The Tampa Bay Rays shocked the baseball world in 2018. The Rays were expected to lose upwards of 100 games, begin a lengthy rebuilding process, and try to secure funding for a new stadium in Tampa.
The Rays checked the box on all three counts as the baseball world looked on in amazement.
After gutting the roster in the off-season with the trades of Longoria, Souza, and Ordorizzi, the reshaping of the roster continued throughout the 2018 season as Chris Archer, Wilson Ramos, and Adeiny Hechavarria were all sent packing.
One by one the Rays called up prospect after prospect. Jake Bauers, Willy Adames, Brandon Lowe and all were expected to contribute immediately. No pressure Right?
All the Rays did with the youngest roster in MLB was win 90 games, the most wins of any non playoff team. In some years 90 wins would have gotten you at least a wildcard game. But not this year, as the Red Sox and the Yankees each won over 100 games in the AL East. In the AL West, the Astros won 103 games while the A’s the Wildcard team won 97 games.
The Rays also dug themselves a deep hole to begin the season as they started with a 4-13 record.
The Rays also never had a solid starting rotation all season. Blake Snell was the lone constant in the rotation as he went 22-5 with a 1.89 ERA and should win the AL Cy Young award. The Rays other most consistent starter was Tyler Glasnow acquired in the Chris Archer trade at mid-season. Glasnow was inconsistent but he has all the makings to be a solid no. 2 starter on this team in 2019.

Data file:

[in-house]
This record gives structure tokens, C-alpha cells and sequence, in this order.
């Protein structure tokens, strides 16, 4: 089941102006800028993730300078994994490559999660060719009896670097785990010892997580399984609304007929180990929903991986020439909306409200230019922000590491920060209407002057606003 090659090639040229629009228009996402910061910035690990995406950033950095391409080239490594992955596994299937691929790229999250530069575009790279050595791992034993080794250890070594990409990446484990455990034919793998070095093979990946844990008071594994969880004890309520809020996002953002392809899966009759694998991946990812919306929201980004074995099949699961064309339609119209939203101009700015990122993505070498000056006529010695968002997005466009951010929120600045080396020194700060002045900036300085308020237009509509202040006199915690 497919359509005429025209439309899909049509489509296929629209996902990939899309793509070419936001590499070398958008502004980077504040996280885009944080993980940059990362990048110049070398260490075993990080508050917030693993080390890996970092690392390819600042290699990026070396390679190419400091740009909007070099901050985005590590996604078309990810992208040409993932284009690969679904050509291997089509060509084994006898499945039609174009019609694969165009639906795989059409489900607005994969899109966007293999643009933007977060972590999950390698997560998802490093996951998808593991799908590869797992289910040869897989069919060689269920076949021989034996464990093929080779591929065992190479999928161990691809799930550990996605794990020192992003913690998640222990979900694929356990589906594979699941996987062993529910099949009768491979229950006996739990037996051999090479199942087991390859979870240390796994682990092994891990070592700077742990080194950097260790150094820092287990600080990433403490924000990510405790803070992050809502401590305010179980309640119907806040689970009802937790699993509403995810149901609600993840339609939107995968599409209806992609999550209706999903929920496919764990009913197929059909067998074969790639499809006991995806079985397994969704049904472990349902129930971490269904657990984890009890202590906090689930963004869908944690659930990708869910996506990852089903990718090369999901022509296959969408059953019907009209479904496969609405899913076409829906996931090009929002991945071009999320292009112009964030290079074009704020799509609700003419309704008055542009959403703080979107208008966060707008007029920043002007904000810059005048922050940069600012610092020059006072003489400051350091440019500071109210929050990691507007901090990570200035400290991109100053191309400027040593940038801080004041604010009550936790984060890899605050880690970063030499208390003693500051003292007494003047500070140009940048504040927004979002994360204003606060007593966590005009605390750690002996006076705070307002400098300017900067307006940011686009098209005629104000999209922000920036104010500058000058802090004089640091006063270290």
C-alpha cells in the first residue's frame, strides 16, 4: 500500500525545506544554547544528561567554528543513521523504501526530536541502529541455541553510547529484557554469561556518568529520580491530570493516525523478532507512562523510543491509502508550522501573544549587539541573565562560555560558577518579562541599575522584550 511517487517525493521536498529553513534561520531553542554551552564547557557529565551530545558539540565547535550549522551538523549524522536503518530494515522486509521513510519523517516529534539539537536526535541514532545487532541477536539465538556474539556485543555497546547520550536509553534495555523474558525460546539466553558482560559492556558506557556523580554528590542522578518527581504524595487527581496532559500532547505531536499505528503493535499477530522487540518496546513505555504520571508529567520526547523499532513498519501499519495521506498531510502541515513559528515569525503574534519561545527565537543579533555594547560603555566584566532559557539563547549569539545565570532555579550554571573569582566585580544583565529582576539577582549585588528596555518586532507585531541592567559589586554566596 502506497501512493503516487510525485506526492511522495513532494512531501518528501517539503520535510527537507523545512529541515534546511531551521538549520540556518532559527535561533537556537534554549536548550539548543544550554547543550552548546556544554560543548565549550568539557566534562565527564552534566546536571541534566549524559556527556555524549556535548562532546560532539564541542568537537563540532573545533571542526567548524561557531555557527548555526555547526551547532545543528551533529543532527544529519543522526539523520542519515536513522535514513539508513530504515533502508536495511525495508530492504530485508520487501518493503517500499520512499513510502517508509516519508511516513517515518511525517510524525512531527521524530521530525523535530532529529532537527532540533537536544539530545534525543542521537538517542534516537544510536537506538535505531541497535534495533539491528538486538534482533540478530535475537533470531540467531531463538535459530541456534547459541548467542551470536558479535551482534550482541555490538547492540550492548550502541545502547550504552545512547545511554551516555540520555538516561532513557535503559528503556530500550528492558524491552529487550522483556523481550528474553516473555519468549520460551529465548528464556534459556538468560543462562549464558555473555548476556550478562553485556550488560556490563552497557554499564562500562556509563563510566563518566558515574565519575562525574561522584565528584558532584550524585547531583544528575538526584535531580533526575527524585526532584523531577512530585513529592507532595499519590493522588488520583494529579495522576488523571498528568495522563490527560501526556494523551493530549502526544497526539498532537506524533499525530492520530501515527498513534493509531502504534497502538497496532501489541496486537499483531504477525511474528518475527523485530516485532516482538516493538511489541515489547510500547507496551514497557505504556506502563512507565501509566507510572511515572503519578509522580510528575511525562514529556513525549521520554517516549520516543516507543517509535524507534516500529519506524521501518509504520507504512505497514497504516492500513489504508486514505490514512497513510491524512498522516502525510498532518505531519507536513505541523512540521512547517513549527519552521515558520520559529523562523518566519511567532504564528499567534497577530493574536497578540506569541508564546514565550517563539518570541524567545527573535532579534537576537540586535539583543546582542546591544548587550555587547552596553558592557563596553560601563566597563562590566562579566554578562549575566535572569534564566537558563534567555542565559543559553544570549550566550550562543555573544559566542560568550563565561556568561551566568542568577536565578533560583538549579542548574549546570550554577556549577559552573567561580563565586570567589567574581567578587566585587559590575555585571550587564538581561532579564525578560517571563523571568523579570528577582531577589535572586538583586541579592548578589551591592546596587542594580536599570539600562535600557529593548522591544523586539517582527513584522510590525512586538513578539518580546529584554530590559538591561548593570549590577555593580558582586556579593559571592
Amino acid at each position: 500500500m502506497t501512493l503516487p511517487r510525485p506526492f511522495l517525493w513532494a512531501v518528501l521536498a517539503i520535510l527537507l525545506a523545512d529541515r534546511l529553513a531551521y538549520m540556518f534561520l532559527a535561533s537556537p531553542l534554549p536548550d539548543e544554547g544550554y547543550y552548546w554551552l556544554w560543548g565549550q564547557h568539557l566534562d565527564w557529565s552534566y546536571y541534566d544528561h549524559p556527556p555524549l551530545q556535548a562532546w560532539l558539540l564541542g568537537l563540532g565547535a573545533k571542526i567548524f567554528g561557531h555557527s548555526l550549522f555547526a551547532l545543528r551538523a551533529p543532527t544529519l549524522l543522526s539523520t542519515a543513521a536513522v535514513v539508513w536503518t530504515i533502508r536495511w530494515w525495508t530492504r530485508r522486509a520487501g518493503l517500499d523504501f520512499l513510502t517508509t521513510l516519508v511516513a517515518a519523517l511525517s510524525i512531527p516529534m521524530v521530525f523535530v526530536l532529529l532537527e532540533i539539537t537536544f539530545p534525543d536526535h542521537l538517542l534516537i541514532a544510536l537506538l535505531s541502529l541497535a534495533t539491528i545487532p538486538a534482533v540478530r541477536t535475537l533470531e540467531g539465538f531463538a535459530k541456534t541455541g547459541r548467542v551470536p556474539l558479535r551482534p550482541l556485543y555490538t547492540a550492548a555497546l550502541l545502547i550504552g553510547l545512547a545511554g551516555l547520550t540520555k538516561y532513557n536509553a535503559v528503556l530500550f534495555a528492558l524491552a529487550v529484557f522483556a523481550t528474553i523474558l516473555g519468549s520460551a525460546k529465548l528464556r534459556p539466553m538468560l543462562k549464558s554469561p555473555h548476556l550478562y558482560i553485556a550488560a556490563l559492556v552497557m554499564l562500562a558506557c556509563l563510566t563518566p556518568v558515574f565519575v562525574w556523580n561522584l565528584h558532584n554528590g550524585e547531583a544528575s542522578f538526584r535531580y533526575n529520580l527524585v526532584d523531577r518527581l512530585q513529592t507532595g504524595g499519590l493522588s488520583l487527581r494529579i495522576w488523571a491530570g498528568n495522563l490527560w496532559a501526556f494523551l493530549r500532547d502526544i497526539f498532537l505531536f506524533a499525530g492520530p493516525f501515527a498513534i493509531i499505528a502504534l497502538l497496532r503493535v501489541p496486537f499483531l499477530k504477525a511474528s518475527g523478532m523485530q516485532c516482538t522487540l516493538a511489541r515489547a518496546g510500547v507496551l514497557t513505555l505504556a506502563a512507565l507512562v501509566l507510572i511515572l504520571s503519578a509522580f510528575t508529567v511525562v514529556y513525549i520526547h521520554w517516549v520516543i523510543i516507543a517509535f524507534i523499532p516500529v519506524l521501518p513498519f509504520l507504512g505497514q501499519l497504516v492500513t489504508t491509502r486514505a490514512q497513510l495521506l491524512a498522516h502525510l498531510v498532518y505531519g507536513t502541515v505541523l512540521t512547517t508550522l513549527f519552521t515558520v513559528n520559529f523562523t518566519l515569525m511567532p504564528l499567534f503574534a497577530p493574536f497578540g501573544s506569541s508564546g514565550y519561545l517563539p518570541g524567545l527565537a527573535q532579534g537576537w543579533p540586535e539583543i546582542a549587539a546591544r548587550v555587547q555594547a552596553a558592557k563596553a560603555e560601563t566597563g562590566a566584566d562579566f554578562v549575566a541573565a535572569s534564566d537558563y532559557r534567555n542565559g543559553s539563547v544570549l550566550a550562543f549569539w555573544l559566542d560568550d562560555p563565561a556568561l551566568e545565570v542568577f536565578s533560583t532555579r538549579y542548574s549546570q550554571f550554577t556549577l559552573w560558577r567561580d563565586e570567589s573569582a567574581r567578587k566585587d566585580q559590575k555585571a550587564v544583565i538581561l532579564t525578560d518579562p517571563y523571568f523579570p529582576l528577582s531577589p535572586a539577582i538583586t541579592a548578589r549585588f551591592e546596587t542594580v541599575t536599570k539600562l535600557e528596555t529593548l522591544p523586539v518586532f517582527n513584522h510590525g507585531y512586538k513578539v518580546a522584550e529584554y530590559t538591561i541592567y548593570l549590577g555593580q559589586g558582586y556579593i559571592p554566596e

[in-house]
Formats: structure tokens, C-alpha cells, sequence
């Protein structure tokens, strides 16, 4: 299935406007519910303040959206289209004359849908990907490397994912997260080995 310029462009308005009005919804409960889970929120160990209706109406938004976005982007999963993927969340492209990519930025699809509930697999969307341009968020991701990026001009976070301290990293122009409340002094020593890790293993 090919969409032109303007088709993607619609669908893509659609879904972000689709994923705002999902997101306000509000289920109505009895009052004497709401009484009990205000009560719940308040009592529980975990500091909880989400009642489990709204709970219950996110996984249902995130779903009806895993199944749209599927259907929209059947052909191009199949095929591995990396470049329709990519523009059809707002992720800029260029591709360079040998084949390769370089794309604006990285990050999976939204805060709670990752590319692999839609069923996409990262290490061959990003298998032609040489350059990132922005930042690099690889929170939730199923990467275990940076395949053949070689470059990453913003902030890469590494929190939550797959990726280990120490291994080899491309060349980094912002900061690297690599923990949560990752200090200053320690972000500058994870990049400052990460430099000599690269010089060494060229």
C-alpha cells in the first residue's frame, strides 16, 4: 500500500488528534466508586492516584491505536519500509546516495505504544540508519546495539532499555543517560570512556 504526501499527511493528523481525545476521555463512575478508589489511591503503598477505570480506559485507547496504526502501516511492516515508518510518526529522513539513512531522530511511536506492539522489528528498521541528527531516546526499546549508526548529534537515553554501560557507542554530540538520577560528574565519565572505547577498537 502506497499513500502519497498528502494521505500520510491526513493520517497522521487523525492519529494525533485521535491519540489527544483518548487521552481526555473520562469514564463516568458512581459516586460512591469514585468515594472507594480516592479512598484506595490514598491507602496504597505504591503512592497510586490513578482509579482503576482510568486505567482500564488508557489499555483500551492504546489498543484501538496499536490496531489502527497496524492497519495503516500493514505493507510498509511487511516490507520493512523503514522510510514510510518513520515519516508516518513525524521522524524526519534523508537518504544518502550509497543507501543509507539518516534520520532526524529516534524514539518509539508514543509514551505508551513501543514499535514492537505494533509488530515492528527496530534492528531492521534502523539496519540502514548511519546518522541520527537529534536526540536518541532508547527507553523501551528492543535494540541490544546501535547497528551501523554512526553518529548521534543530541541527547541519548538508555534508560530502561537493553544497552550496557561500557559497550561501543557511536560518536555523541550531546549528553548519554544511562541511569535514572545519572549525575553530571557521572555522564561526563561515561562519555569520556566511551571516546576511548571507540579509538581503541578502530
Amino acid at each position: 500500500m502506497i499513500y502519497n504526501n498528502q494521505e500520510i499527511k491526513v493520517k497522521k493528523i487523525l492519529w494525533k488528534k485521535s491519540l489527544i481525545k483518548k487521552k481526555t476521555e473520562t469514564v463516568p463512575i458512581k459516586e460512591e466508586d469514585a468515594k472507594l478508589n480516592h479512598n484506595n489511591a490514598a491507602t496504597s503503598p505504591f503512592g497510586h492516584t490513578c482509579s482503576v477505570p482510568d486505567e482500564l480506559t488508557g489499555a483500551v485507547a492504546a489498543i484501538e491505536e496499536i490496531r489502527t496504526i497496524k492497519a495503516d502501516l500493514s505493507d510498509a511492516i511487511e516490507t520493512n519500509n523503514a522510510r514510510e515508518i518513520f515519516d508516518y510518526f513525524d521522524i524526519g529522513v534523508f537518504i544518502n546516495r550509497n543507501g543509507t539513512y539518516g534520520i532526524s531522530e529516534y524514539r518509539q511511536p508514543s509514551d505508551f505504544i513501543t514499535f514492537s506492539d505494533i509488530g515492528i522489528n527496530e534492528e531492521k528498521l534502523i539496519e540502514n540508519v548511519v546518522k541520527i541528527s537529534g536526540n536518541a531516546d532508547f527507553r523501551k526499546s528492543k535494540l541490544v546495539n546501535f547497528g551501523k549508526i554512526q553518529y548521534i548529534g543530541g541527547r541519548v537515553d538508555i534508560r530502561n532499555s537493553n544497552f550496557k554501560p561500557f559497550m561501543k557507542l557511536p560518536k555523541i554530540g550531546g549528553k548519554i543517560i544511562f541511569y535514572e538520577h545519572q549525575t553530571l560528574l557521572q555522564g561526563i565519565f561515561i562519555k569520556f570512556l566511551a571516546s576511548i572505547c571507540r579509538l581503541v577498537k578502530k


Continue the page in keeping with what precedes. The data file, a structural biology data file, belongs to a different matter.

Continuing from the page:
The Rays also shook up the baseball world by trying out a new pitching philosophy called the “opener”. A relief pitcher would start a game and pitch one inning, sometimes two before turning it over to a long reliever who would then take the Rays into the 4th or 5th inning.
This strategy worked well for the Rays, as they had the best ERA in the AL after adopting this strategy in May. Kevin Cash has indicated that the Rays will continue to use this strategy in 2019.
The roster is now set up to be a contender for a playoff spot next season. The young kids that were called up got much needed experience at the MLB level and performed better than anyone thought.
The Rays will be more strategic in their efforts to upgrade the roster this off-season. CJ Cron and Sergio Romo will not be back next season, and with the Rays payroll at right around $30 million, they is plenty of salary cap space to bring in the right guys to help this team immediately.
The future is bright in Tampa Bay for Rays fans. The nucleus of a solid team is beginning to take shape. The Rays continue to have one of the best farm systems in MLB. So the pipeline to the major leagues should be well stocked for years to come.
Now about that new stadium?